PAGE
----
With the resumption of educational activities across Pakistan, the sealing of scores of schools for violation of COVID-19-related standard operating procedures (SOPs) and detection of positive cases in teachers and students present a strong case of revisiting the decision to the government functionaries. When the federal government and provinces sat together to decide about the reopening of schools earlier in the first week of September, COVID-19 cases had shown a remarkable decline in positive cases, but that was not a point to declare victory on the virus. But it is equally true that the coronavirus fear is over as most of the country is back to normal as news related to lockdown has disappeared. Also, restaurants, wedding banquets, theaters and shopping malls have returned to the pre-coronavirus days. Pakistan, despite having a weak healthcare system, did better from the developed world as the country registered 300,000 plus positive cases and 6,000 plus deaths resulting from the virus related complications. These factors encouraged the government to reopen classrooms but only to see resurgence of the virus.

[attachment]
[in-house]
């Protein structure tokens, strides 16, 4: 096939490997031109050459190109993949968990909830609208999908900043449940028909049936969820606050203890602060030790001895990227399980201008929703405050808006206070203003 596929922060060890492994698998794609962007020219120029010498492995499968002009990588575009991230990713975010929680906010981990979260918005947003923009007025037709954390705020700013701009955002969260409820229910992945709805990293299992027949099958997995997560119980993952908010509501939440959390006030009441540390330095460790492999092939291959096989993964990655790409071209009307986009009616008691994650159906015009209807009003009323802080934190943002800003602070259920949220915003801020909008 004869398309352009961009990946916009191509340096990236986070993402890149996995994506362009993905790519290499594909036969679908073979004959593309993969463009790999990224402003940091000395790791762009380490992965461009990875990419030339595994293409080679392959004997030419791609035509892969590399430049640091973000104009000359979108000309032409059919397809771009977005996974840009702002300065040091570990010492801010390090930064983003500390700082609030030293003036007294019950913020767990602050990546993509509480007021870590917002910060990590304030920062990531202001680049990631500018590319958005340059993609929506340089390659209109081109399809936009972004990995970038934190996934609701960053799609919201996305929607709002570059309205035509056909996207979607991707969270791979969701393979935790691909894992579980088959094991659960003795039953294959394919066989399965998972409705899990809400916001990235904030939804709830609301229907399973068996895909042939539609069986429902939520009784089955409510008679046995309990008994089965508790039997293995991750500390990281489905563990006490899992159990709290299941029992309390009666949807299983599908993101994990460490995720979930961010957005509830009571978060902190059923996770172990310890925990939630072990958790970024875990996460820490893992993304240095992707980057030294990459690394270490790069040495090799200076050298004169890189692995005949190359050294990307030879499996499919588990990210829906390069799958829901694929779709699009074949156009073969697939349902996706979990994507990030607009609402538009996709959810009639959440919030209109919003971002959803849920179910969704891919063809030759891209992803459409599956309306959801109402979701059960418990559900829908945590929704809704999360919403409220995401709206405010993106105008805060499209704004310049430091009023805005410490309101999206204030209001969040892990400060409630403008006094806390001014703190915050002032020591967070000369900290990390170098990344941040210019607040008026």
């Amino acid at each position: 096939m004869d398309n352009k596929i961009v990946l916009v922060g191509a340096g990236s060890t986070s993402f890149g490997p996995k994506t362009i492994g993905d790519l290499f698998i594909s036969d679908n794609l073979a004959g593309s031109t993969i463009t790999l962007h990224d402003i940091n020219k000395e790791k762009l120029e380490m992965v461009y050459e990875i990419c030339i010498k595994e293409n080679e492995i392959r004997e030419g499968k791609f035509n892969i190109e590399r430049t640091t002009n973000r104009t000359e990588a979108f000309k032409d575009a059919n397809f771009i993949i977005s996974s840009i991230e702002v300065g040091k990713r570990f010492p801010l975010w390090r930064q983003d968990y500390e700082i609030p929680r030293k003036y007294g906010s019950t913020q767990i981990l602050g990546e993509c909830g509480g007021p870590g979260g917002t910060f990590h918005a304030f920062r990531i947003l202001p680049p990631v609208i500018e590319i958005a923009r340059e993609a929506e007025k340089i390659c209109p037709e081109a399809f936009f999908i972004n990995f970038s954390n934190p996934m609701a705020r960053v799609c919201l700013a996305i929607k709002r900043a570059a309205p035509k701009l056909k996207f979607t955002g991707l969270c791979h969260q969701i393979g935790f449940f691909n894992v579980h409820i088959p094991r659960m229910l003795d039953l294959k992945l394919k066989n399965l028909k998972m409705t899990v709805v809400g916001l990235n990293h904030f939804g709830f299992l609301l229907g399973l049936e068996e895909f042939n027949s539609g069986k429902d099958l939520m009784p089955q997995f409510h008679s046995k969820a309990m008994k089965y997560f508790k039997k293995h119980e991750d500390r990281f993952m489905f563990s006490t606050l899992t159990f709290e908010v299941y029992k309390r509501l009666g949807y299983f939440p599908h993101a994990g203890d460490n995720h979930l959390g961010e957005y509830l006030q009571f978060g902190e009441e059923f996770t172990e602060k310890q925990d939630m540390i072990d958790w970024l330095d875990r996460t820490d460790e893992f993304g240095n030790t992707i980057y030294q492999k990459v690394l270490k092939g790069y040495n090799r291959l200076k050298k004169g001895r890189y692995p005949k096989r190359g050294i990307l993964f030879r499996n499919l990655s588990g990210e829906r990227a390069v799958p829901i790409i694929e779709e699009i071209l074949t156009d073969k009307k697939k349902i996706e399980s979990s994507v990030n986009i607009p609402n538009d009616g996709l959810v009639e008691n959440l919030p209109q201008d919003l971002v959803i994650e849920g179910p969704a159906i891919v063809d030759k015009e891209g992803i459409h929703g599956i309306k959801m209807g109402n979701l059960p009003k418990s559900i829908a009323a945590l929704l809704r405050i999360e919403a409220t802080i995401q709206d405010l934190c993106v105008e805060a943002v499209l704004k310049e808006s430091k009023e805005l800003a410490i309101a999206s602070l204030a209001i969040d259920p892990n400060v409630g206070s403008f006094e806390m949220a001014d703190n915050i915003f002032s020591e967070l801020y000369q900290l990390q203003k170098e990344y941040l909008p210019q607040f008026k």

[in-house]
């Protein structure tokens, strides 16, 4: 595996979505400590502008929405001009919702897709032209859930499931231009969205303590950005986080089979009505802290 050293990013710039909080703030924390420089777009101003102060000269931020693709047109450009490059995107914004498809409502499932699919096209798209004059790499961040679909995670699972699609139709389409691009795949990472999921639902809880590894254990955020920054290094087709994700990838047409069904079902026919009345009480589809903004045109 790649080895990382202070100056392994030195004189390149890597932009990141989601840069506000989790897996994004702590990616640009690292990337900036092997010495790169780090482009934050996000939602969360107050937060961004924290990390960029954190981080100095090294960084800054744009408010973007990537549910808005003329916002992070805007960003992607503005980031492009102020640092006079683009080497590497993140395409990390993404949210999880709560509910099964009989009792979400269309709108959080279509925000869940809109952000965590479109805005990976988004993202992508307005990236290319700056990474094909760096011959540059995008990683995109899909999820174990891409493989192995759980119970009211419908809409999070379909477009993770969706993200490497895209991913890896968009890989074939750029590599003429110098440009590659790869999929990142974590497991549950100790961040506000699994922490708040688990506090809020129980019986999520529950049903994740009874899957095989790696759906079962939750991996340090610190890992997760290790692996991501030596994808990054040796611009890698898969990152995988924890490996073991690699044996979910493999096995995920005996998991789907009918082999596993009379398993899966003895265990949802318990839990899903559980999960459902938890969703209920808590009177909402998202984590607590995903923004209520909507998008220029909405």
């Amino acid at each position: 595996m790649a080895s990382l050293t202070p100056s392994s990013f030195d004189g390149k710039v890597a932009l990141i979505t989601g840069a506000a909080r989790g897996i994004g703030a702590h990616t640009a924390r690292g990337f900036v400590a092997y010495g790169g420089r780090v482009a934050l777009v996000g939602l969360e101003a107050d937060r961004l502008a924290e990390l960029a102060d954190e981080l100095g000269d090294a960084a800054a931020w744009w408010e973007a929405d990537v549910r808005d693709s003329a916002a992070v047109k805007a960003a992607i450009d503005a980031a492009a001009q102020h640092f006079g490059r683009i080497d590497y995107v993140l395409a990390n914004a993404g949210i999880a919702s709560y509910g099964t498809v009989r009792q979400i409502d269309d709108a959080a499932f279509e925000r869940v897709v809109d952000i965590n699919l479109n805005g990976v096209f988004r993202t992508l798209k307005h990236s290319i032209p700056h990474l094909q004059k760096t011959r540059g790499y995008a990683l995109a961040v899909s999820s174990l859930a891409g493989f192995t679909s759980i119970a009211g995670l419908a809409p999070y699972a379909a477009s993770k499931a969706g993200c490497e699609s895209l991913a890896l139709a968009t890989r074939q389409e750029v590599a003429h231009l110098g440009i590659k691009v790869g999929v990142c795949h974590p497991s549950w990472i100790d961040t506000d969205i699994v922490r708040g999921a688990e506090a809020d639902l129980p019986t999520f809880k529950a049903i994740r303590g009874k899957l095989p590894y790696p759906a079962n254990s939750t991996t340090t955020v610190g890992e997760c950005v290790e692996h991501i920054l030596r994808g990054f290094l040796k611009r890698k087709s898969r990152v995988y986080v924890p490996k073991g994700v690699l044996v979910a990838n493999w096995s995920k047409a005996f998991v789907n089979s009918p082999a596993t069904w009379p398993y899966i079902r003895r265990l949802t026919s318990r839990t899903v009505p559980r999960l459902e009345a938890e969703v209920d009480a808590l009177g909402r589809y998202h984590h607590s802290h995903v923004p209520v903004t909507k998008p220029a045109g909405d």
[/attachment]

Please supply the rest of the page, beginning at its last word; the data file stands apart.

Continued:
Sindh is again the first province to announce the closure of schools within days of the resumption of classroom activities. Reacting to the resistance from Sindh, Federal Educa­tion Minister Shafqat Mahmood has warned against any closure of the schools, saying that the government has no changed the schedule for the resumption of schools as decided after a flurry of meetings at inter provincial meeting of education ministers. Ministers will meet again tomorrow to discuss the situation. The federal minister tweeted: “… that 6 months closure deeply affected the students. Decision to open was taken with great care. Any hasty decision to close will destroy education”. The minister is factually right but he needs to examine the sealing of schools case to case. For example, a Balochistan university was closed when authorities detected 67 cases there. In Punjab’s Muzaffargarh district alone, 12 private and government-run schools were also closed following the violations of SOPs.
The government can stick to the decision of resumption of classes only if it puts in lots of sources to ensure the implementation of SOPs in schools. Pakistan’s gains in fighting against the virus can be attributed only to vigilant enforcement of SOPs. Special Assistant to Prime Minister on Health Dr Faisal Sultan’s statement the “slight increase” should not be a case of worry cannot be defended. He should look at numbers, not just perception.

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